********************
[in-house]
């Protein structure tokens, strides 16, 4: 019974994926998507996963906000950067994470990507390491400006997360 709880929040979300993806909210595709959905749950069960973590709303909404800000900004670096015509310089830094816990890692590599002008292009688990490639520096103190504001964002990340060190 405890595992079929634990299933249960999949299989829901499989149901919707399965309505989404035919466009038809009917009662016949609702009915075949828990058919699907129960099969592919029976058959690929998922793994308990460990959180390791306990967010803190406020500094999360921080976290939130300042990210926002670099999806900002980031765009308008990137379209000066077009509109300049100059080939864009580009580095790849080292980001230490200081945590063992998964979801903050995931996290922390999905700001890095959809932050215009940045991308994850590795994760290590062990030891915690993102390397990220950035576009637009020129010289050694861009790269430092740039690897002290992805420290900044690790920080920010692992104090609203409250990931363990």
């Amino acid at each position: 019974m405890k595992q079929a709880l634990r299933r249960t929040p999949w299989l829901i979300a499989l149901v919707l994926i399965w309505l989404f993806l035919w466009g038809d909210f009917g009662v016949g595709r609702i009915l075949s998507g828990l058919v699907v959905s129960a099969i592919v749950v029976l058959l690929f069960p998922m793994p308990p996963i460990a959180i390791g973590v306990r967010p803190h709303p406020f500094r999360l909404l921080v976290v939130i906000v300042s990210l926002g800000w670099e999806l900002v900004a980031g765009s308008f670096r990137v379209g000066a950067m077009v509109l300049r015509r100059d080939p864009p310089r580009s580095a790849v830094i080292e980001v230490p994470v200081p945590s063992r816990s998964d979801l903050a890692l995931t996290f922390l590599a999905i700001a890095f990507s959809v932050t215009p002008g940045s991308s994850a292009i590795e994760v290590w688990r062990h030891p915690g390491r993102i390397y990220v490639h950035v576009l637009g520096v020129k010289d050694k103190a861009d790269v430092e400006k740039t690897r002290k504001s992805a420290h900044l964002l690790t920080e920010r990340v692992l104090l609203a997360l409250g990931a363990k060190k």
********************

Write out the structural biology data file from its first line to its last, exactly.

[in-house]
């Protein structure tokens, strides 16, 4: 019974994926998507996963906000950067994470990507390491400006997360 709880929040979300993806909210595709959905749950069960973590709303909404800000900004670096015509310089830094816990890692590599002008292009688990490639520096103190504001964002990340060190 405890595992079929634990299933249960999949299989829901499989149901919707399965309505989404035919466009038809009917009662016949609702009915075949828990058919699907129960099969592919029976058959690929998922793994308990460990959180390791306990967010803190406020500094999360921080976290939130300042990210926002670099999806900002980031765009308008990137379209000066077009509109300049100059080939864009580009580095790849080292980001230490200081945590063992998964979801903050995931996290922390999905700001890095959809932050215009940045991308994850590795994760290590062990030891915690993102390397990220950035576009637009020129010289050694861009790269430092740039690897002290992805420290900044690790920080920010692992104090609203409250990931363990």
């Amino acid at each position: 019974m405890k595992q079929a709880l634990r299933r249960t929040p999949w299989l829901i979300a499989l149901v919707l994926i399965w309505l989404f993806l035919w466009g038809d909210f009917g009662v016949g595709r609702i009915l075949s998507g828990l058919v699907v959905s129960a099969i592919v749950v029976l058959l690929f069960p998922m793994p308990p996963i460990a959180i390791g973590v306990r967010p803190h709303p406020f500094r999360l909404l921080v976290v939130i906000v300042s990210l926002g800000w670099e999806l900002v900004a980031g765009s308008f670096r990137v379209g000066a950067m077009v509109l300049r015509r100059d080939p864009p310089r580009s580095a790849v830094i080292e980001v230490p994470v200081p945590s063992r816990s998964d979801l903050a890692l995931t996290f922390l590599a999905i700001a890095f990507s959809v932050t215009p002008g940045s991308s994850a292009i590795e994760v290590w688990r062990h030891p915690g390491r993102i390397y990220v490639h950035v576009l637009g520096v020129k010289d050694k103190a861009d790269v430092e400006k740039t690897r002290k504001s992805a420290h900044l964002l690790t920080e920010r990340v692992l104090l609203a997360l409250g990931a363990k060190k």